Wales is building on these successful schemes and looking to accelerate action and delivery through its Energy Efficiency Strategy and its support and advice service - Resource Efficient Wales (REW). REW is a single point of contact to support people and organisations to save energy and water and to reduce and re-use waste.

As well as looking at social housing, the Welsh Government is also looking to lead by example and has reduced emissions on its own administrative estate by 32% in 2014/15.

Eco-schools Programme

The international Eco-schools Programme is particularly successful in Wales with over 90% of schools actively engaged, representing over 430,000 students.  The programme looks at energy, water; transport; waste minimisation; biodiversity; healthy living; litter and global citizenship. The Eco-schools Programme engages and educates children and young people on issues such as Climate Change, as well as providing a platform for community engagement.

Renewable Energy

The Welsh Government’s energy policy, Energy Wales: A Low Carbon Transition, sets out how Wales will move from fossil fuel based energy generation to utilise a wider mix of energy sources, which are mainly renewable or low in carbon. Currently there are onshore wind energy projects in a third of Local Authorities in Wales realising economic and community benefits. The capacity of renewable energy installations in Wales increased by 55% to 1.8GW during 2014, with significant increases in areas like offshore wind.

Building on progress in on- and offshore wind energy, marine energy is also a key priority. Wales already has some smaller scale schemes and is now seeing proposals for major schemes like constructing a 320 MW tidal lagoon in South Wales between the ports of Swansea and Neath. If consented, it will be the first tidal lagoon in the UK, capable of powering over 155,000 homes (equivalent to 90% of Swansea Bay's annual domestic electricity use) for 120 years.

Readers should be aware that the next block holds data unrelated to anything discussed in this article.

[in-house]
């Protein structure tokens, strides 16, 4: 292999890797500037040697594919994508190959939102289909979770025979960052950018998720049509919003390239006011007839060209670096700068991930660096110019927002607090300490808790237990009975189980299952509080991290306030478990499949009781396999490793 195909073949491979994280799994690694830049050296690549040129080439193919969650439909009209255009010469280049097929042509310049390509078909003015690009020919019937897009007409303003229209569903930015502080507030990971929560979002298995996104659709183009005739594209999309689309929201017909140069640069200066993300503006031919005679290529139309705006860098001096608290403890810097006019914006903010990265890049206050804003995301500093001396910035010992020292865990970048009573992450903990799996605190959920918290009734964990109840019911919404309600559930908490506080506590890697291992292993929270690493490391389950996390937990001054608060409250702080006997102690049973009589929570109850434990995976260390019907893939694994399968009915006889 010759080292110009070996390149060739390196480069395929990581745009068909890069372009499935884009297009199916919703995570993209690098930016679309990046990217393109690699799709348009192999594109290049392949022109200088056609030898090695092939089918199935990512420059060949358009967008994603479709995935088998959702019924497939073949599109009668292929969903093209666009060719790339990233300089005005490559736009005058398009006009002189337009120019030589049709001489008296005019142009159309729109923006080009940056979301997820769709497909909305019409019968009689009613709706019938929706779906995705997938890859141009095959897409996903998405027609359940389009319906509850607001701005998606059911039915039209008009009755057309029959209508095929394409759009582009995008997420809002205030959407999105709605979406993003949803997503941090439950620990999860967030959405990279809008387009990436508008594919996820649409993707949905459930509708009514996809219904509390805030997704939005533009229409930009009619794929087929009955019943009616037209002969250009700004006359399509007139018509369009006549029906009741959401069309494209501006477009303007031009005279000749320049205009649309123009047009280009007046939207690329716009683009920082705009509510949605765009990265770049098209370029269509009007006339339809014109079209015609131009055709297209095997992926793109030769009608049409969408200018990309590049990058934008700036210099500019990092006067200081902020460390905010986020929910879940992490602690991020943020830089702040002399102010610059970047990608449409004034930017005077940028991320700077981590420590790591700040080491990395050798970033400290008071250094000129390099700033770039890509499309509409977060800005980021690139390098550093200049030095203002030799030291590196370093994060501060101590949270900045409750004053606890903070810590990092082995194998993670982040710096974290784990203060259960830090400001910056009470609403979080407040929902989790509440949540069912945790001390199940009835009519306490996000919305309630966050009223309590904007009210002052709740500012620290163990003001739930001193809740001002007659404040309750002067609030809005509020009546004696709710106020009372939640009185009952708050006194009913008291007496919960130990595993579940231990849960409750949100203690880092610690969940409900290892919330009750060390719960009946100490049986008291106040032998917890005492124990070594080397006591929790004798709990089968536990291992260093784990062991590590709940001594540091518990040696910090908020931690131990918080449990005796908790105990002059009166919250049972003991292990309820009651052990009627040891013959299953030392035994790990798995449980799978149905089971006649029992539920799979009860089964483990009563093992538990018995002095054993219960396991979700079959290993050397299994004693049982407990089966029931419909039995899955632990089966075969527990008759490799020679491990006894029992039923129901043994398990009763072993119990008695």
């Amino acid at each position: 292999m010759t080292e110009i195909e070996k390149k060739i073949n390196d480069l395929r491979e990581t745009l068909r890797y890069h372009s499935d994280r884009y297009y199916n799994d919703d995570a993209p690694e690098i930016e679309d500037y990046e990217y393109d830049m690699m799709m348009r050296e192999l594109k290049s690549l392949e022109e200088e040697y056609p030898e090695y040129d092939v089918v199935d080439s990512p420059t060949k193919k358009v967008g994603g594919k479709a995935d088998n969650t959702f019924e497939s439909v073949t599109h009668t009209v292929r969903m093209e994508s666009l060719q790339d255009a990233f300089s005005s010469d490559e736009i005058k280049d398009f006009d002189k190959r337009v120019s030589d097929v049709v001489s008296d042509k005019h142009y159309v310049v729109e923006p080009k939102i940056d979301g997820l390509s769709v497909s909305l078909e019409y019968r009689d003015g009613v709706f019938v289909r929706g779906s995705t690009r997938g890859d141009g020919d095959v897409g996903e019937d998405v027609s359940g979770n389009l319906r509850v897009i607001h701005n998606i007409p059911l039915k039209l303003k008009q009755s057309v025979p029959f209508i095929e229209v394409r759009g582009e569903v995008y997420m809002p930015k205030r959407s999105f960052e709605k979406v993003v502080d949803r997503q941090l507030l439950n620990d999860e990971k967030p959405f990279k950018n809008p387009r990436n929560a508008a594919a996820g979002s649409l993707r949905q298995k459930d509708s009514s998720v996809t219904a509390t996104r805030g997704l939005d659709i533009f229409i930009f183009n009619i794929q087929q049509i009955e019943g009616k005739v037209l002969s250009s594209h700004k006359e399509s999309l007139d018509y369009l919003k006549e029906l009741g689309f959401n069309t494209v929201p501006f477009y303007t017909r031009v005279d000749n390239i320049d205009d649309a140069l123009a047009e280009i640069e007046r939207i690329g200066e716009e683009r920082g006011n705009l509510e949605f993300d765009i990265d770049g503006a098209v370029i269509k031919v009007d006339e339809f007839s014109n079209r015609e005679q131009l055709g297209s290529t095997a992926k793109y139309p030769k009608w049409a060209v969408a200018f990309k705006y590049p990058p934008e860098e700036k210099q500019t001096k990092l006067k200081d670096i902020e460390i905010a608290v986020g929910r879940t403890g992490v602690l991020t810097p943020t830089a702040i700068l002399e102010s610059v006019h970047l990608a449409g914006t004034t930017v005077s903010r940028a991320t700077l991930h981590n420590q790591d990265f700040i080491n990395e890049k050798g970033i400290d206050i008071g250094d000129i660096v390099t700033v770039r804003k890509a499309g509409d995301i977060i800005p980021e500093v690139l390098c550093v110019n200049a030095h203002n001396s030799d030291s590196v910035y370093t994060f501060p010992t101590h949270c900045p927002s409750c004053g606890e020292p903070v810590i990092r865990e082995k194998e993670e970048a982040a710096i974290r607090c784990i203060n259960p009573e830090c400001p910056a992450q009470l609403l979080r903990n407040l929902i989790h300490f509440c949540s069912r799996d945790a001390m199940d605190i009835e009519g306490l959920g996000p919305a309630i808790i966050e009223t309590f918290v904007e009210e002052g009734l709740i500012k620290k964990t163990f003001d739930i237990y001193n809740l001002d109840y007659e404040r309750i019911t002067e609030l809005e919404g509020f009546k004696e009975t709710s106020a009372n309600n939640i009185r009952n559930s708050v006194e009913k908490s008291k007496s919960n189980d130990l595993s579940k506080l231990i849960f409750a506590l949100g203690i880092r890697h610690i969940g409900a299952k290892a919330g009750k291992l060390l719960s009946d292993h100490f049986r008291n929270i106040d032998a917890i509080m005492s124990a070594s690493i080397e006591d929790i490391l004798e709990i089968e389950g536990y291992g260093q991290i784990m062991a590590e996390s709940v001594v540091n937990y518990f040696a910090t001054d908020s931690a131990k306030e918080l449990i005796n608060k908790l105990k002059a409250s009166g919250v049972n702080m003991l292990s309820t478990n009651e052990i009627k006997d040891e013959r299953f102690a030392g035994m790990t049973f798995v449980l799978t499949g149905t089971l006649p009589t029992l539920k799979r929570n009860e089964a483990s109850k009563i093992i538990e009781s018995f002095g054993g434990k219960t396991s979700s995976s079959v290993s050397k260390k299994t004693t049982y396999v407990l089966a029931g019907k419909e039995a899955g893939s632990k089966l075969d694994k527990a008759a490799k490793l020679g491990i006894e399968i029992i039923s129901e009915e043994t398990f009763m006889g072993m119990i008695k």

The Ynni’r Fro Programme supports community scale renewable energy schemes. It offers communities advice, grants and loans to enable them to develop renewable energy projects. The programme has  supported  57 community led renewable energy schemes since 2012, with 11 of these schemes on course to be constructed and generating a combined installed capacity of 5.5MW by the end of 2015. Estimates show that a total of £8.72m of private sector investment will be levered into Ynni’r Fro projects by the end of 2015.

Current Activities

Flagship initiative

The  primary legislation that embeds sustainable development and strengthens the framework for climate change action through the application of the ecosystems approach and the legal requirement for carbon budgeting is particularly innovative.  In this way, the Well-being of Future Generations Act and Environment Bill builds on Wales’ previous achievements as one of the first nations in the world with a constitutional duty on sustainable development.  The legislation demonstrates how the key international workstreams covering the United Nations Sustainable Development Goals, United Nations Framework Convention on Climate Change and the United Nations Convention on Biological Diversity can be integrated at the subnational level to drive real change.  The legislation is also already gaining international recognition.